Limits...
West Nile virus range expansion into British Columbia.

Roth D, Henry B, Mak S, Fraser M, Taylor M, Li M, Cooper K, Furnell A, Wong Q, Morshed M, Members of the British Columbia West Nile Virus Surveillance Te - Emerging Infect. Dis. (2010)

Bottom Line: Virus establishment and amplification in this region was likely facilitated by above average nightly temperatures and a rapid accumulation of degree-days in late summer.Estimated exposure dates for humans and initial detection of WNV-positive mosquitoes occurred concurrently with a late summer increase in Culex tarsalis mosquitoes (which spread western equine encephalitis) in the southern Okanagan Valley.The conditions present during this range expansion suggest that temperature and Cx. tarsalis mosquito abundance may be limiting factors for WNV transmission in this portion of the Pacific Northwest.

View Article: PubMed Central - PubMed

Affiliation: British Columbia Centre for Disease Control, Vancouver, British Columbia, Canada. david.roth@bccdc.ca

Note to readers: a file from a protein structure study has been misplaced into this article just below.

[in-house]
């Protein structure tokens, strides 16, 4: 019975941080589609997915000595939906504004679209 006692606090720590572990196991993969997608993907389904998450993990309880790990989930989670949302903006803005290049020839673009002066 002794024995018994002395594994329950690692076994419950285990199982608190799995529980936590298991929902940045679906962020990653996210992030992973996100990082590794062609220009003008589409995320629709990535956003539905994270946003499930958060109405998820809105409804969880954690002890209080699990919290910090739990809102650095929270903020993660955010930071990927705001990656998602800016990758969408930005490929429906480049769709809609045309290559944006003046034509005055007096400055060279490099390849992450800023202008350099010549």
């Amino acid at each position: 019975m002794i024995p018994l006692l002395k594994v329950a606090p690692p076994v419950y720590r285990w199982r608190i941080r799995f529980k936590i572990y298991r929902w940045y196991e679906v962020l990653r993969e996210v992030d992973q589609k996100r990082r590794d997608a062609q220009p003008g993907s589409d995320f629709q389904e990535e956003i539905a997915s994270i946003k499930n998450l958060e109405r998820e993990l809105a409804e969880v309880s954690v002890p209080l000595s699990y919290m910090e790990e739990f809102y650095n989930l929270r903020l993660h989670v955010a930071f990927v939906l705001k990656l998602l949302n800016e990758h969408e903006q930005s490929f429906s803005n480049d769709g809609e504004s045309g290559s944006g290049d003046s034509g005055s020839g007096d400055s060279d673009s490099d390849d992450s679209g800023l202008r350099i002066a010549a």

ABSTRACT
In 2009, an expansion of West Nile virus (WNV) into the Canadian province of British Columbia was detected. Two locally acquired cases of infection in humans and 3 cases of infection in horses were detected by ELISA and plaque-reduction neutralization tests. Ten positive mosquito pools were detected by reverse transcription PCR. Most WNV activity in British Columbia in 2009 occurred in the hot and dry southern Okanagan Valley. Virus establishment and amplification in this region was likely facilitated by above average nightly temperatures and a rapid accumulation of degree-days in late summer. Estimated exposure dates for humans and initial detection of WNV-positive mosquitoes occurred concurrently with a late summer increase in Culex tarsalis mosquitoes (which spread western equine encephalitis) in the southern Okanagan Valley. The conditions present during this range expansion suggest that temperature and Cx. tarsalis mosquito abundance may be limiting factors for WNV transmission in this portion of the Pacific Northwest.

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Minimum daily temperature for Osoyoos, British Columbia, Canada, January–September 2009. The solid line represents values observed in 2009; the dashed line represents the best-fit 10-year average. The horizontal dotted line at 14.3°C represents estimated temperature required for Culex tarsalis mosquito development and transmission (3). The vertical dashed line represents the estimated exposure date for human cases and the collection date for the first positive mosquito pools